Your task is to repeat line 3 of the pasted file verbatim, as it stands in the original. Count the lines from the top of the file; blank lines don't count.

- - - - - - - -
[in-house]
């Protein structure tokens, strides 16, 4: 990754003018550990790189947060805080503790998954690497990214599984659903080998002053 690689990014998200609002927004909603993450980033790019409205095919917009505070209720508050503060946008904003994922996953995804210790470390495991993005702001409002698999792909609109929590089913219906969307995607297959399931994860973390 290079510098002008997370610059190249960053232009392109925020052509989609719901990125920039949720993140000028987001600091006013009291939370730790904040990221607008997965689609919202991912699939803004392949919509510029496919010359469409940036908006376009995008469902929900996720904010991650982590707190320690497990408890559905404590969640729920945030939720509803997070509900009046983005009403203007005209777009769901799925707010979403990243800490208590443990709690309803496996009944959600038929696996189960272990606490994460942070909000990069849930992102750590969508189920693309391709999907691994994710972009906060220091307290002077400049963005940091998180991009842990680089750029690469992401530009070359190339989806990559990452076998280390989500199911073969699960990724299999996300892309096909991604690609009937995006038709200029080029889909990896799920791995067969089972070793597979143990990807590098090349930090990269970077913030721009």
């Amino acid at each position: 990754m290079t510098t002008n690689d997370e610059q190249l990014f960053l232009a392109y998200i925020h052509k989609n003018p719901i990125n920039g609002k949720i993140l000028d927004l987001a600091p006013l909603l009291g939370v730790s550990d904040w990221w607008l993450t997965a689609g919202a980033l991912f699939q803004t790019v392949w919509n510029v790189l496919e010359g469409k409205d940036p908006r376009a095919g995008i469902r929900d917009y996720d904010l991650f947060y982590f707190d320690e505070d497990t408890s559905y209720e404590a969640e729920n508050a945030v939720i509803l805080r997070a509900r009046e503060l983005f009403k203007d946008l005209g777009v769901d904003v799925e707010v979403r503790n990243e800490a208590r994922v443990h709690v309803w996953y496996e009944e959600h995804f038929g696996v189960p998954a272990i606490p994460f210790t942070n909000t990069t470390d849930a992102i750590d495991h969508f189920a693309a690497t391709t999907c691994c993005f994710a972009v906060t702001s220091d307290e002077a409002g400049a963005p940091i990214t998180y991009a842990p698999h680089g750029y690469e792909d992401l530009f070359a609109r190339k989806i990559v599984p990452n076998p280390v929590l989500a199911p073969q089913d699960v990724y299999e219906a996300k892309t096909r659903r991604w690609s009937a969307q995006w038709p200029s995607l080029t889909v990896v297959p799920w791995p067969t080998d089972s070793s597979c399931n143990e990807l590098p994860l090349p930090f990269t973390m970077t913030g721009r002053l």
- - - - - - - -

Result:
């Amino acid at each position: 990754m290079t510098t002008n690689d997370e610059q190249l990014f960053l232009a392109y998200i925020h052509k989609n003018p719901i990125n920039g609002k949720i993140l000028d927004l987001a600091p006013l909603l009291g939370v730790s550990d904040w990221w607008l993450t997965a689609g919202a980033l991912f699939q803004t790019v392949w919509n510029v790189l496919e010359g469409k409205d940036p908006r376009a095919g995008i469902r929900d917009y996720d904010l991650f947060y982590f707190d320690e505070d497990t408890s559905y209720e404590a969640e729920n508050a945030v939720i509803l805080r997070a509900r009046e503060l983005f009403k203007d946008l005209g777009v769901d904003v799925e707010v979403r503790n990243e800490a208590r994922v443990h709690v309803w996953y496996e009944e959600h995804f038929g696996v189960p998954a272990i606490p994460f210790t942070n909000t990069t470390d849930a992102i750590d495991h969508f189920a693309a690497t391709t999907c691994c993005f994710a972009v906060t702001s220091d307290e002077a409002g400049a963005p940091i990214t998180y991009a842990p698999h680089g750029y690469e792909d992401l530009f070359a609109r190339k989806i990559v599984p990452n076998p280390v929590l989500a199911p073969q089913d699960v990724y299999e219906a996300k892309t096909r659903r991604w690609s009937a969307q995006w038709p200029s995607l080029t889909v990896v297959p799920w791995p067969t080998d089972s070793s597979c399931n143990e990807l590098p994860l090349p930090f990269t973390m970077t913030g721009r002053l």